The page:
Should JavaScript switch Statement Always Contain a default Clause?

Find out if the default clause is optional in a JavaScript switch statement

In JavaScript switch statement, the default clause is optional. Therefore, switch statements do not need to always contain a default clause. For example:

const expression = 'bar';

switch (expression) {
  case 'foo':
    console.log('foo');
    break;

  case 'bar':
    console.log('bar');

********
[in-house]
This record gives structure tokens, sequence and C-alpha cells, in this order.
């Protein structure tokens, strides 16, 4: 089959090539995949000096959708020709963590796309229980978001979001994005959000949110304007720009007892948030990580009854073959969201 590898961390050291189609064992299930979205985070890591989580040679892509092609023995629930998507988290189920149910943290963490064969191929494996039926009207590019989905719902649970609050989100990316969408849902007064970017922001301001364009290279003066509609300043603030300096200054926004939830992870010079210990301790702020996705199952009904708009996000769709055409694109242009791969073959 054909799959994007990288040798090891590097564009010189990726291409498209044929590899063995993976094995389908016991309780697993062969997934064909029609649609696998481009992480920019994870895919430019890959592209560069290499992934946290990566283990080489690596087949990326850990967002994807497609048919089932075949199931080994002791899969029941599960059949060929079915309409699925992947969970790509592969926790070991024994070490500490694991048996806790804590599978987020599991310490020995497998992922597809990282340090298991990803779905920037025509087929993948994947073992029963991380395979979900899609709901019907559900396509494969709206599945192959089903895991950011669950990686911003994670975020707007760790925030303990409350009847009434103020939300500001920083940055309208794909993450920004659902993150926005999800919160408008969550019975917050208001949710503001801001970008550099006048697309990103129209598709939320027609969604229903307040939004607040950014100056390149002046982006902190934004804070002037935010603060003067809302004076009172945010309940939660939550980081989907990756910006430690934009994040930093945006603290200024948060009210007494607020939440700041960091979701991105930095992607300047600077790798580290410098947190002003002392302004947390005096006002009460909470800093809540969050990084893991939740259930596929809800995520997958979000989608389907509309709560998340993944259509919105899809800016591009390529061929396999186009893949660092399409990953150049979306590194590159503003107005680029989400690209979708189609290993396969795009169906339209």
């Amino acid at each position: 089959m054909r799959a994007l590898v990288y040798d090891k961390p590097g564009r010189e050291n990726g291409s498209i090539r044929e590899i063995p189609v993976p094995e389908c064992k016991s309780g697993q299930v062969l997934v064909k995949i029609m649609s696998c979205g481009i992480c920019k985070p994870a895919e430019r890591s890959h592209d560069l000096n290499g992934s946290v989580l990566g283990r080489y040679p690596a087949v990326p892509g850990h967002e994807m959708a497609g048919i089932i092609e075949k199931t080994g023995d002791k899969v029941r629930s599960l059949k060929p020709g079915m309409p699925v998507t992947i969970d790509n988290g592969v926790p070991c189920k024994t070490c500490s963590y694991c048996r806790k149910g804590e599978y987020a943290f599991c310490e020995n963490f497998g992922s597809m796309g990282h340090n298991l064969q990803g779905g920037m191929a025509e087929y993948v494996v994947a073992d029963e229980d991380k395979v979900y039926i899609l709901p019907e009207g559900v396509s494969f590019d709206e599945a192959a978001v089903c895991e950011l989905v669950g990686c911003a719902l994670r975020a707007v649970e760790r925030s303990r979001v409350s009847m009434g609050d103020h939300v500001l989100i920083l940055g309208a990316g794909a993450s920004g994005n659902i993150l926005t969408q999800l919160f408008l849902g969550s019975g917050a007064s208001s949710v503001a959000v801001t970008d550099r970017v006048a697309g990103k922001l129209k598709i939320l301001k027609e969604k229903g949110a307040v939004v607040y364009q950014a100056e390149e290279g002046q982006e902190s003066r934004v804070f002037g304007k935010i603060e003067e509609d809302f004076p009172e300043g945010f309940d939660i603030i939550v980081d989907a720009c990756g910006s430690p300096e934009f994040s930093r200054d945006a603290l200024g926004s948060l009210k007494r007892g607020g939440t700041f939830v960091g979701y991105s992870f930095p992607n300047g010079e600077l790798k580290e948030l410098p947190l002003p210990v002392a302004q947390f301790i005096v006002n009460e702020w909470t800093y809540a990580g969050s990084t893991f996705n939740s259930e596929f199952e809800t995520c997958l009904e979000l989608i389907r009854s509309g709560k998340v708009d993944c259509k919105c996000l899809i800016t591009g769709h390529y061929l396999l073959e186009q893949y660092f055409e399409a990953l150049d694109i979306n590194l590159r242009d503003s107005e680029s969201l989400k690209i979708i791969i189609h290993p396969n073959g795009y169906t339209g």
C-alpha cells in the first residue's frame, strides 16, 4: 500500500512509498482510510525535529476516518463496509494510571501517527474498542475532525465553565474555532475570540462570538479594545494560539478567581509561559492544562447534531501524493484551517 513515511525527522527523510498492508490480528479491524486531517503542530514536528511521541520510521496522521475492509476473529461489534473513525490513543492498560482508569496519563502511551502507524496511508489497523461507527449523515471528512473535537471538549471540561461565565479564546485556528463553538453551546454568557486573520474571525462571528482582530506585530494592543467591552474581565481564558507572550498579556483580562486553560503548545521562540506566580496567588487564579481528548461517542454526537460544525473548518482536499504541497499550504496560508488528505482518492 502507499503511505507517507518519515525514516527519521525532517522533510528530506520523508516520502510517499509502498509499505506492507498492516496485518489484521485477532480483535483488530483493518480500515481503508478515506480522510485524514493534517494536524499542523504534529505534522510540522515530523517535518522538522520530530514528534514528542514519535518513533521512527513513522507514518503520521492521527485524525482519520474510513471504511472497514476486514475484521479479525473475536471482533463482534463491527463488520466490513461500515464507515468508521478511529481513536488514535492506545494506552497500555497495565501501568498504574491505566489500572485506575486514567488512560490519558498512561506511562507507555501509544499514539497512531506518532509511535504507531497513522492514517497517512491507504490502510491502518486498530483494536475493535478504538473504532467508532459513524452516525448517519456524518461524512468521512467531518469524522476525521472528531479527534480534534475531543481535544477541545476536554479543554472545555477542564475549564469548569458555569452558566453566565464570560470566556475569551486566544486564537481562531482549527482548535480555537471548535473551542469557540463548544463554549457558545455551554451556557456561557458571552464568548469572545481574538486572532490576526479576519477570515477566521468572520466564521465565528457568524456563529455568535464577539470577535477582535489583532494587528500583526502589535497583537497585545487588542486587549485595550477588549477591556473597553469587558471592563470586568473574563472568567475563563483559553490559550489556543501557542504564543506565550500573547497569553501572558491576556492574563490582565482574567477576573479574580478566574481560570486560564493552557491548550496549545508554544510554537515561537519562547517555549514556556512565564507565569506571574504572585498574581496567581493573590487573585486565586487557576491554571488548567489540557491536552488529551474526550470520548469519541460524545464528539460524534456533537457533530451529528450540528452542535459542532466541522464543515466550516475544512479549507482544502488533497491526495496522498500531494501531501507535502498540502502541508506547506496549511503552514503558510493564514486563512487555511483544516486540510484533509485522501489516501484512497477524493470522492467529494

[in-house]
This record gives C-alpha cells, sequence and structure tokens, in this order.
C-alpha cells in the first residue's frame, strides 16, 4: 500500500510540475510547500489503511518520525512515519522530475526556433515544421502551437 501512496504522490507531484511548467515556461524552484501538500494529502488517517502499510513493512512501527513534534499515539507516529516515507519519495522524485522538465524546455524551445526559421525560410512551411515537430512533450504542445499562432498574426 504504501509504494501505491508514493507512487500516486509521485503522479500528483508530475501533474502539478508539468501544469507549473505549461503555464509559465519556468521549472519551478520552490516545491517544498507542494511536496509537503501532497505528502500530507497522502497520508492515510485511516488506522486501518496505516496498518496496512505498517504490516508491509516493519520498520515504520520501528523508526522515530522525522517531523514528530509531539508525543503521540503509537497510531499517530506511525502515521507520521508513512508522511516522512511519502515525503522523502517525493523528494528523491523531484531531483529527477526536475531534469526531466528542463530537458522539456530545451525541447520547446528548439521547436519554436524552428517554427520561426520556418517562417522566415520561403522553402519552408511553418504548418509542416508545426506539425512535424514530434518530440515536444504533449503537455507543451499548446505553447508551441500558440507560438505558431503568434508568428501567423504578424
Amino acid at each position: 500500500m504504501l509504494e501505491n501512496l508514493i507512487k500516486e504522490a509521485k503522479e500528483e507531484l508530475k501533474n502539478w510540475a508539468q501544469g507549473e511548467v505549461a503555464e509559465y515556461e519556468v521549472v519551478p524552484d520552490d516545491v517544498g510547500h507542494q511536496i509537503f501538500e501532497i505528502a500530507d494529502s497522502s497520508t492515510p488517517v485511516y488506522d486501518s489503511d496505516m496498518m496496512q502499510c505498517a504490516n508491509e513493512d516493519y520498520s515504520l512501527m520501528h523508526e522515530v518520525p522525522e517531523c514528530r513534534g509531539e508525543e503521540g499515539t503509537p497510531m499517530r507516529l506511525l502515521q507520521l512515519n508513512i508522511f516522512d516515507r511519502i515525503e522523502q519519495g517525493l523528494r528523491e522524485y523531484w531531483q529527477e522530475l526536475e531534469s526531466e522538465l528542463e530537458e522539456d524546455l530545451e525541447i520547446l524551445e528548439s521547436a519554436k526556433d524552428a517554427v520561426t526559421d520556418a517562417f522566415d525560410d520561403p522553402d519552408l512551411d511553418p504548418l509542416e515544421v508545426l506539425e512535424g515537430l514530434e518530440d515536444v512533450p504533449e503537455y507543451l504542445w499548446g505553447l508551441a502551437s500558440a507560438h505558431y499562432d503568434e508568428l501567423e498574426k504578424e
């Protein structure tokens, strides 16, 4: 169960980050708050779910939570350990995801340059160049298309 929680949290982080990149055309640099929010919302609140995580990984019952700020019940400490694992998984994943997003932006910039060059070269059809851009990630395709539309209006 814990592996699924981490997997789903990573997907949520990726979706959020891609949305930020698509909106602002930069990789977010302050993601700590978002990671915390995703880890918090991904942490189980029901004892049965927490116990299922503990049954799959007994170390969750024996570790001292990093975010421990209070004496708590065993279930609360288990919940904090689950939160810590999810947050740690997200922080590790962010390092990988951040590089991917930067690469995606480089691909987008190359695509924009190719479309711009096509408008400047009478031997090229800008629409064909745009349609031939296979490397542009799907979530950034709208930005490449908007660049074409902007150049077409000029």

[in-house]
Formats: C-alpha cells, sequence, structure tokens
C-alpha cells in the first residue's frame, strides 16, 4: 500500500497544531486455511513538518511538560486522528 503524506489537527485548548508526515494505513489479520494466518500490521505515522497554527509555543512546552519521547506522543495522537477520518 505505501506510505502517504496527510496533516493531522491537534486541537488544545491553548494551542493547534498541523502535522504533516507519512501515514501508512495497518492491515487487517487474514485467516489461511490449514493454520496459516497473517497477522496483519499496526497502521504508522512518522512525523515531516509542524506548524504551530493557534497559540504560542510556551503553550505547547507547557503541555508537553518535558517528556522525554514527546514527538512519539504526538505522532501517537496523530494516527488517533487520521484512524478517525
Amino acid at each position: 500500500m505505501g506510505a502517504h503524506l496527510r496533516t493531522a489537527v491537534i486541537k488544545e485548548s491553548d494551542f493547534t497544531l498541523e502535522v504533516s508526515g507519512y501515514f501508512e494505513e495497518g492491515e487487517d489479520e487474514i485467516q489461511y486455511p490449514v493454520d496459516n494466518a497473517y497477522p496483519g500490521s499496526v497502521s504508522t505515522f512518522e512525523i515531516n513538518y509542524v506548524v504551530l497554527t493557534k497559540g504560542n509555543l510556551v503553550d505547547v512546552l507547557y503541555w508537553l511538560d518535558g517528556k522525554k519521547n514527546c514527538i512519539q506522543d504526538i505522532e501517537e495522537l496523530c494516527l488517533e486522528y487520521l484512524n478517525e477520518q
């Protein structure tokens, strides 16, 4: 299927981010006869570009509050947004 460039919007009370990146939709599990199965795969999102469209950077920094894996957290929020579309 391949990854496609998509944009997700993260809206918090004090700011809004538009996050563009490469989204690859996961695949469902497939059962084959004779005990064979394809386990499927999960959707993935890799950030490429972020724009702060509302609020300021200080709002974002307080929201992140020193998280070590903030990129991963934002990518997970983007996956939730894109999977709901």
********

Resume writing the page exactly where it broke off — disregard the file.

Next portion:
break;
}

// output: 'bar'

If you do not provide a default clause, and no case matches the provided expression, then nothing within the switch statement is executed. For example:

const expression = 'non-existent';

switch (expression) {
  case 'foo':
    console.log('foo');
    break;

  case 'bar':
    console.log('bar');
    break;
}

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